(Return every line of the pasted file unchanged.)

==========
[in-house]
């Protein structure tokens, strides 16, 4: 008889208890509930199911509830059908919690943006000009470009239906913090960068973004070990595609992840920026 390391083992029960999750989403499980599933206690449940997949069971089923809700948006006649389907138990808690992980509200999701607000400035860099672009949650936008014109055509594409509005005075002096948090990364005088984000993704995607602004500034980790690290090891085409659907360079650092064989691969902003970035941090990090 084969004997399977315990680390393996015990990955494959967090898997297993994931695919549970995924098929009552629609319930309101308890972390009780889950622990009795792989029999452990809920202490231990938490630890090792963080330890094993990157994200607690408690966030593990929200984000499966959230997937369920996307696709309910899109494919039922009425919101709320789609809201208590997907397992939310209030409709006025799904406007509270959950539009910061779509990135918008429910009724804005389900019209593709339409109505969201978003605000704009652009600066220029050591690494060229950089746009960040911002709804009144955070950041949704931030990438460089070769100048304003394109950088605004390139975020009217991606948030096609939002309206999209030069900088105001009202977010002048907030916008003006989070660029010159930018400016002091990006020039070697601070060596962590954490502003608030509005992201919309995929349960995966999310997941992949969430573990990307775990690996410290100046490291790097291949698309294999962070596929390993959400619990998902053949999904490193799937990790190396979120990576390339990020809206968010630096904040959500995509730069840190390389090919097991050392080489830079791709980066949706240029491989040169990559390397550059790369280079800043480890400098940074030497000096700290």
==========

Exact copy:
[in-house]
């Protein structure tokens, strides 16, 4: 008889208890509930199911509830059908919690943006000009470009239906913090960068973004070990595609992840920026 390391083992029960999750989403499980599933206690449940997949069971089923809700948006006649389907138990808690992980509200999701607000400035860099672009949650936008014109055509594409509005005075002096948090990364005088984000993704995607602004500034980790690290090891085409659907360079650092064989691969902003970035941090990090 084969004997399977315990680390393996015990990955494959967090898997297993994931695919549970995924098929009552629609319930309101308890972390009780889950622990009795792989029999452990809920202490231990938490630890090792963080330890094993990157994200607690408690966030593990929200984000499966959230997937369920996307696709309910899109494919039922009425919101709320789609809201208590997907397992939310209030409709006025799904406007509270959950539009910061779509990135918008429910009724804005389900019209593709339409109505969201978003605000704009652009600066220029050591690494060229950089746009960040911002709804009144955070950041949704931030990438460089070769100048304003394109950088605004390139975020009217991606948030096609939002309206999209030069900088105001009202977010002048907030916008003006989070660029010159930018400016002091990006020039070697601070060596962590954490502003608030509005992201919309995929349960995966999310997941992949969430573990990307775990690996410290100046490291790097291949698309294999962070596929390993959400619990998902053949999904490193799937990790190396979120990576390339990020809206968010630096904040959500995509730069840190390389090919097991050392080489830079791709980066949706240029491989040169990559390397550059790369280079800043480890400098940074030497000096700290």